I was born on the prairies, where the wind blew free and there was nothing to break the light of the sun. I was born where there were no enclosures. [GERONIMO]
Wednesday, January 6, 2010
Let "Allah" ruling stand, say US Muslims
One of the largest Muslim organisations in the United States has welcomed the Kuala Lumpur High Court ruling allowing the Catholic weekly Herald to call God “Allah.”
The Islamic Society of North America, in a letter posted on its website, called on the Malaysian government to let the ruling stand.
It said the argument that “Allah” should be used only by Muslims was “contrary to both Islamic understanding and practice.”
The letter in full reads:
The Islamic Society of North America (ISNA) commends the landmark ruling by a Malaysian Court on December 31, 2009, that affirms the religious freedom of Malaysian Christians. The ruling asserts that Christians have the right to use the word “Allah” to translate “God” into Bahasa Melayu, the Malaysian language. It strikes down a government ban that was placed in 2007 on the use of the term in Christian literature.
The opponents of the use of the word Allah in reference to God have argued that the term “God” is usually translated by Malaysians who follow faiths other than Islam as “Tuhan” in Bahasa Melayu, not “Allah.” They insist that “Allah” should only be used to refer to God in Islam. This argument is contrary to both Islamic understanding and practice.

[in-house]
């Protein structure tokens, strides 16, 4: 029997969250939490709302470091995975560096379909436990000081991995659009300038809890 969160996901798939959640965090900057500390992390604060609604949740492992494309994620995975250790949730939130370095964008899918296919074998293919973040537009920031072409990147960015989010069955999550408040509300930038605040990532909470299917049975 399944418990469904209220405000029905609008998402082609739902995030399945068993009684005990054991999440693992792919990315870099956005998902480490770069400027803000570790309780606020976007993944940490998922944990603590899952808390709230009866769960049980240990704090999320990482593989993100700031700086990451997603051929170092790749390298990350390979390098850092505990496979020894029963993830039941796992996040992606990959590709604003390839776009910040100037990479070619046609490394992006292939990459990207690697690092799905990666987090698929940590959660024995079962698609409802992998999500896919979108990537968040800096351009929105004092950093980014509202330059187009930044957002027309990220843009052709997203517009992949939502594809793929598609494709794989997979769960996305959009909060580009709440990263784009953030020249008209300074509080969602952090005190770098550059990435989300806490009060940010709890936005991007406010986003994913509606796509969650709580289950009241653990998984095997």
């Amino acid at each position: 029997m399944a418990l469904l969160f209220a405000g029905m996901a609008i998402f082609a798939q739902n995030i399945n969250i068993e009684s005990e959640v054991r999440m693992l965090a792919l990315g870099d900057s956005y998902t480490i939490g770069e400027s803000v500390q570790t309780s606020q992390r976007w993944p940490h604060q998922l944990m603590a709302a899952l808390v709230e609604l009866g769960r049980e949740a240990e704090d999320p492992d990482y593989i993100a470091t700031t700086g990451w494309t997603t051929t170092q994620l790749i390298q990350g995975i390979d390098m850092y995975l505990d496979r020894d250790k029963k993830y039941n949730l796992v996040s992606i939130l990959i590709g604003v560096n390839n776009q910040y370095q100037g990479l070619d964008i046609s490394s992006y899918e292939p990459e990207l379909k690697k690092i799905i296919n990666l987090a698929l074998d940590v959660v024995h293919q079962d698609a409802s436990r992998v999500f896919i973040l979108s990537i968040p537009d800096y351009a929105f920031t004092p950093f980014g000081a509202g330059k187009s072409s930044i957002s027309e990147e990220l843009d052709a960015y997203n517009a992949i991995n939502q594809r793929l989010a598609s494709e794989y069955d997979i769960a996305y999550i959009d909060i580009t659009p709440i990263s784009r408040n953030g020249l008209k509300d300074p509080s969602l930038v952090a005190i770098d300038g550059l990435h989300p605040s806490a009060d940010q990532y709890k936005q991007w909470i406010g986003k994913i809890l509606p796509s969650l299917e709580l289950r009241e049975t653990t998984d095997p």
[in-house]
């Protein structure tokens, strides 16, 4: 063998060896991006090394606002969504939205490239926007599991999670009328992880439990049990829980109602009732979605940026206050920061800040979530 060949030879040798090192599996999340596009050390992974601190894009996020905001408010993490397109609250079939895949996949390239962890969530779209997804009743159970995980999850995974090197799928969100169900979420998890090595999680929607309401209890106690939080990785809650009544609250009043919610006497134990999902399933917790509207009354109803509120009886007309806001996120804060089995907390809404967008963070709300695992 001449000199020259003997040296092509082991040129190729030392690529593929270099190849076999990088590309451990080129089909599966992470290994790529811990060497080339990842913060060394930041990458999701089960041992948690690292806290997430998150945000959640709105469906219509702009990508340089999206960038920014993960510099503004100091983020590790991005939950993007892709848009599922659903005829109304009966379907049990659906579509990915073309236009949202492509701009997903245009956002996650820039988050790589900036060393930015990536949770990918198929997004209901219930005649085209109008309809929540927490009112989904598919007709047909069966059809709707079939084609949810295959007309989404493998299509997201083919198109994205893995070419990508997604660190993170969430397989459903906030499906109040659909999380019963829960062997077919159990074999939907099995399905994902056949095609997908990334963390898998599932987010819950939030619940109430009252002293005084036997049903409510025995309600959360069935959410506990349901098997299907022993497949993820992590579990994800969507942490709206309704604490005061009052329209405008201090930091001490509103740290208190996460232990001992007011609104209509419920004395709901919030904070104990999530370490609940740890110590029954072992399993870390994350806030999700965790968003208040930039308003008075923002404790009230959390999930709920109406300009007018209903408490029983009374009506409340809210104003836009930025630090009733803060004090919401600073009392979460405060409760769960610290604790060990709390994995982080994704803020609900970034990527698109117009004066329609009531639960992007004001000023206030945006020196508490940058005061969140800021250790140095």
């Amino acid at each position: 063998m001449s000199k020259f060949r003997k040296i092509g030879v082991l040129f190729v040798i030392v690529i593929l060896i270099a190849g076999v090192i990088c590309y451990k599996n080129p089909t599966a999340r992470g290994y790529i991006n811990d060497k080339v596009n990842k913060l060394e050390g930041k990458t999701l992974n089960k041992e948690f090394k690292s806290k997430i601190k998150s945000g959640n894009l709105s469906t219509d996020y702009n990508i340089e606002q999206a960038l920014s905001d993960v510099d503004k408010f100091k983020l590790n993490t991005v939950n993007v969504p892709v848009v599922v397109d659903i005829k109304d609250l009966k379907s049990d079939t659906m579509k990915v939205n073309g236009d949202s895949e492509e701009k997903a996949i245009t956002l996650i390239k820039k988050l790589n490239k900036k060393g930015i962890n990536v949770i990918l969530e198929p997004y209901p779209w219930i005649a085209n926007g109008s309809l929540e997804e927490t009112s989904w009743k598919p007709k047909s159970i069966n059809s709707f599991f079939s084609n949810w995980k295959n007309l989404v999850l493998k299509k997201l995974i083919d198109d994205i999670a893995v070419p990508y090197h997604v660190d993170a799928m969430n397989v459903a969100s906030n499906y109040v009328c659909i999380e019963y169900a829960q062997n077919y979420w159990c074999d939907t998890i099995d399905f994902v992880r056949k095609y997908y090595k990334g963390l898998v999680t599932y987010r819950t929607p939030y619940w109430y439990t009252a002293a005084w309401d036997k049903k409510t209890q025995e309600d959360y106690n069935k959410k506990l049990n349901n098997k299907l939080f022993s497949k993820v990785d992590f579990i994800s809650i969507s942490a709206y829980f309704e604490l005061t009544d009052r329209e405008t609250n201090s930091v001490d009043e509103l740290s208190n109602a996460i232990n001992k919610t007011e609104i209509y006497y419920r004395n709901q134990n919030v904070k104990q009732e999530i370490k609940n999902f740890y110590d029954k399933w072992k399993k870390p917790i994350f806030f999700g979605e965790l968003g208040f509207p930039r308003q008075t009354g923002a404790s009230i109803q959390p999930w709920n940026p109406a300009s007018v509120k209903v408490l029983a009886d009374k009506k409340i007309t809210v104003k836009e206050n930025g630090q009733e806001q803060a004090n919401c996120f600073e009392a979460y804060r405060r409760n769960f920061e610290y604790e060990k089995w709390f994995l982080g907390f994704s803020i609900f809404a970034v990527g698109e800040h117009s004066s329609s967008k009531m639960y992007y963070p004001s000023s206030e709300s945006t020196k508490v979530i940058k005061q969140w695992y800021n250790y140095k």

The Qur’an is quite explicit that Muslims worship the same God recognized by Christians. The Qur’an commands Muslims to declare that the God they worship and the one worshiped by the followers of revealed books, including Christians, is one: “… and say: We believe in that which has been revealed to us and revealed to you, and our God and your God is One, and to Him do we submit.” (Qur’an 29:46)
With regards to actual and historical practices, Christian Arabs have been using the word “Allah” to refer to God in their religious sources since the inception of Islam, and have never been challenged by private Muslims or Muslim governments on this ground. Islamic law is clear that followers of the Christian faith have the right to practice their religion according to their own religious teachings.
We call on the Malaysian government to uphold the religious freedom of Christians and to let the court ruling stand. We also urge Muslim NGOs to respect Islamic teachings and long-held Islamic traditions, and to withdraw their opposition to the use of the word “Allah” by their Christian compatriots. Louay Safi, Director of Communications and Leadership Development